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From the Bay, From the Bay to the Blue Ridge

Ice Boating: Winter Adventure with Plenty of Excitement

By Brian Buzzell Ice Boating: Winter Adventure with Plenty of Excitement I am frequently asked “why”?  Are you nuts!  Predictably, these are expressions of curiosity from my friends in Alexandria, not those of my childhood growing up on Delavan Lake, Wis.  What I am describing to my neighbors and friends in Old Town is the sport of iceboating.  Arguably, the coldest sport in the world with wind chill numbers that are mind numbing. From mid-December to mid-March, weather conditions permitting, one will see ice boaters gliding across lakes or tributaries of the Chesapeake Bay.  The sport of ice boating can be found any where in the world where a body of water freezes to the depth of at least 4-6 inches without substantial snow cover.  Additionally, there must be sufficient size to allow for maneuvering room to sail the boat safely.  The world capital of iceboating is Lake Geneva, Wis. the next lake over from Delavan Lake. The Potomac River will normally freeze over especially above the 14th street Bridge most winters.  In 1966, I remember walking on the ice by the Lincoln Memorial my freshman year at GWU.  That winter parts of the Chesapeake Bay froze solid enough for some limited iceboating by smaller iceboats.  I am sure there are some old-timers in the area that can tell similar tales of seeing iceboats on the Bay. Iceboating is not new; it is not a sport derived from advances in technology associated with the past 100 years.  In fact, there were iceboats on the canals of the Netherlands in the 1600’s to move cargo.  Controlled from the back, stern-steered they were the boats that came with the settlers to the New York City area and the Hudson River in the 1700’s.  It wasn’t long before Americans figured out how to…

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Arts & Entertainment, Gallery Beat

Erik Thor Sandberg at the Katzen!

Erik Thor Sandberg at the Katzen! By F. Lennox Campello I should start this column by writing: “If you see only one art show this year…” but then, I suspect and hope that most of you who read this column see more than one art show a year. Do not miss the fantastic show by DC area painter Erik Thor Sandberg at the American University Museum – Katzen Arts Center (through March 11, 2018). The news release tells me that this “exhibition features a series of new paintings by American artist Erik Thor Sandberg within the context of selected earlier works. Sandberg is known internationally for pushing the skillful illusionism of master oil painting to the current edge of Magic Realism on three-dimensional wood panels of his own design. Grounded in humanism, Sandberg’s paintings present a compelling contemporary expression of how people connect with each other, nature and basic elements of life.” That is all true, but, since I’ve known Sandberg (and have admired his works since he was an art student under the great Margarida Kendall Hull at George Washington University – in my reckoning the greatest realist teacher ever to grace a DMV art school classroom) for several decades now, I can add also that Sandberg’s exceptional artistic talent goes beyond “skillful illusionism” and (in addition to that) is also augmented with a healthy dose of psychological kung fu that reaches into the solar plexus of one’s mind with the punching power of a Bruce Lee on steroids. What Sandberg paints on his canvas are gorgeous mind hooks that ensnare the viewer and hypnotizes the casual observer beyond what a “normal painting” would offer.  Early in his career, Sandberg was often compared to the creations of Hieronymus Bosch, the fantastical and somewhat macabre Dutch 1400s master who populated…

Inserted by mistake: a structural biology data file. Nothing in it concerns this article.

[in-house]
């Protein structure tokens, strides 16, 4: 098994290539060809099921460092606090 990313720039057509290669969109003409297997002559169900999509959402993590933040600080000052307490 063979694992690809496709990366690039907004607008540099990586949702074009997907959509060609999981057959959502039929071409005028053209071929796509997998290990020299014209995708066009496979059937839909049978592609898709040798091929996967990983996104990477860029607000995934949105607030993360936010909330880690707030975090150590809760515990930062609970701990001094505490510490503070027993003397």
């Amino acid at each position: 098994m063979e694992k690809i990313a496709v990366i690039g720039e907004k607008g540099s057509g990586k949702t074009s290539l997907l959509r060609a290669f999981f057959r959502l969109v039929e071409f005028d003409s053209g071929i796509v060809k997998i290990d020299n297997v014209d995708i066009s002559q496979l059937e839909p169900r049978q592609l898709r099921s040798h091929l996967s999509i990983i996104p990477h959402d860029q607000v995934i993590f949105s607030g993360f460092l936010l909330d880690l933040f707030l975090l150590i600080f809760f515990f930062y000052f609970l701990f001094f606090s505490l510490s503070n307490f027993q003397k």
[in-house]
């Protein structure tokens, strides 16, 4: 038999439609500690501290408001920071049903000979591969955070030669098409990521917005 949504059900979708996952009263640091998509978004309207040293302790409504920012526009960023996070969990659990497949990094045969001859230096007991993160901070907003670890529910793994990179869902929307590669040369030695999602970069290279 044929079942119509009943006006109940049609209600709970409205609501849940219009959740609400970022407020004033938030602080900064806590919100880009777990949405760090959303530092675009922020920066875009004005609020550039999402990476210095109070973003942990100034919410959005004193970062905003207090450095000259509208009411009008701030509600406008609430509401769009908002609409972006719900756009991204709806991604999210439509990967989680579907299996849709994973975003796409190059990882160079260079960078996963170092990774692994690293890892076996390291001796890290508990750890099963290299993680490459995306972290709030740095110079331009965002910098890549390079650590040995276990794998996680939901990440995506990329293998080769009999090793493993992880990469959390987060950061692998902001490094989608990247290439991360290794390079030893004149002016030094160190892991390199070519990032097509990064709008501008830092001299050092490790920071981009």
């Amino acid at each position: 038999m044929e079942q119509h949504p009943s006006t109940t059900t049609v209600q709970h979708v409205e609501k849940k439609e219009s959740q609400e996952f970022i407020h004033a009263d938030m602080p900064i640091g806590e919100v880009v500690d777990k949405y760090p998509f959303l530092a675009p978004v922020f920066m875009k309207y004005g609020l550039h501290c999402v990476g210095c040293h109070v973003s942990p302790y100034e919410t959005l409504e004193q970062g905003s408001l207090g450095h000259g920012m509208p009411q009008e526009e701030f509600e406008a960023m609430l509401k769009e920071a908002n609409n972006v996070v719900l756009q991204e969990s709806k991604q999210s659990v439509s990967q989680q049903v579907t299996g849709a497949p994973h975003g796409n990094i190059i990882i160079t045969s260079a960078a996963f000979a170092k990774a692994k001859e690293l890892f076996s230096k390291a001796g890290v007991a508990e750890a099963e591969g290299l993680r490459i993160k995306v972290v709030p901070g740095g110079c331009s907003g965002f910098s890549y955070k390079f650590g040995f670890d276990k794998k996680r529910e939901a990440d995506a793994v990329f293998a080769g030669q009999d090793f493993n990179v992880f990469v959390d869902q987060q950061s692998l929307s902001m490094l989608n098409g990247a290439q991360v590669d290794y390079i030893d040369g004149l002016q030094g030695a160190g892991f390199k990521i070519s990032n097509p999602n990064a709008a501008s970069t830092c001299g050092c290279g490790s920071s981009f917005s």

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Arts & Entertainment, Events, Events

Alexandria February Calendar of Events

Alexandria February Calendar of Events Thousands will join in the revelry for the 286th anniversary of George Washington’s birth in his adopted hometown of Alexandria, Virginia. The city celebrates the General’s birthday throughout the month of February with 16 festive events, including the George Washington Birthday Parade, a Cherry Challenge among Alexandria’s restaurants, free admission to historic sites, popular walking tours and an 18th-century banquet and ball. Alexandria is a “best of” when it comes to the spectrum of sites and special events associated with General Washington. With George Washington’s Mount Vernon just eight miles south of historic Old Town, more than 140 locations in present-day Alexandria are associated with the nation’s first president who conducted business, gathered with friends, worshiped and even owned a townhouse in the city. For complete event information, visit Parade & Featured Events 19th George Washington Birthday Parade 1-3 pm Old Town Alexandria The nation’s largest George Washington Birthday parade marches a one-mile route through the streets of Old Town Alexandria. This community parade honors one of the Alexandria’s favorite sons. For more information, including parking, maps, route and status, visit or call 703-829-6640. FREE. Jan 28th through Feb 11th Cherry Challenge In honor of George Washington’s birthday, participating Alexandria restaurants will create unique, cherry-centric dishes in celebration of one of the most cherished legends surrounding our first president. This year features dishes from dozens of restaurants, including Lena’s Wood-Fired Pizza & Tap, Junction Bakery & Bistro and Jackson 20, and from every area of Alexandria—Old Town, Del Ray, the West End, and along the George Washington Memorial Parkway. Patrons rate their favorite dishes, and winners are given special recognition at the George Washington Birthday Parade. A “Frequent Cherry Diner Award” will go to the customer who buys and rates the most Cherry Challenge entries. For more information, visit or…